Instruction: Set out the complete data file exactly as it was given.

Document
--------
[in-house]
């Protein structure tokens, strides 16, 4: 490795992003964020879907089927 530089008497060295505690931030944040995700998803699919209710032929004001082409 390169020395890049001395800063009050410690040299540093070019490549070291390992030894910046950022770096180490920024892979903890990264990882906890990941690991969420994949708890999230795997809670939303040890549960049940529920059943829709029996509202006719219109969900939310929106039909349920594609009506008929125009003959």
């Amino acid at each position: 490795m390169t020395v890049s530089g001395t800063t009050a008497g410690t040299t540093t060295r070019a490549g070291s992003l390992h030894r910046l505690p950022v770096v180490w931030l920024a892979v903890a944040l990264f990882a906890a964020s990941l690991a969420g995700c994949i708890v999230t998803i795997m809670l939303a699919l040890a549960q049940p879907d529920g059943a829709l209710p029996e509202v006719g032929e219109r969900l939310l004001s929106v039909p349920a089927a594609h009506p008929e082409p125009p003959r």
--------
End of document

[in-house]
């Protein structure tokens, strides 16, 4: 490795992003964020879907089927 530089008497060295505690931030944040995700998803699919209710032929004001082409 390169020395890049001395800063009050410690040299540093070019490549070291390992030894910046950022770096180490920024892979903890990264990882906890990941690991969420994949708890999230795997809670939303040890549960049940529920059943829709029996509202006719219109969900939310929106039909349920594609009506008929125009003959």
């Amino acid at each position: 490795m390169t020395v890049s530089g001395t800063t009050a008497g410690t040299t540093t060295r070019a490549g070291s992003l390992h030894r910046l505690p950022v770096v180490w931030l920024a892979v903890a944040l990264f990882a906890a964020s990941l690991a969420g995700c994949i708890v999230t998803i795997m809670l939303a699919l040890a549960q049940p879907d529920g059943a829709l209710p029996e509202v006719g032929e219109r969900l939310l004001s929106v039909p349920a089927a594609h009506p008929e082409p125009p003959r």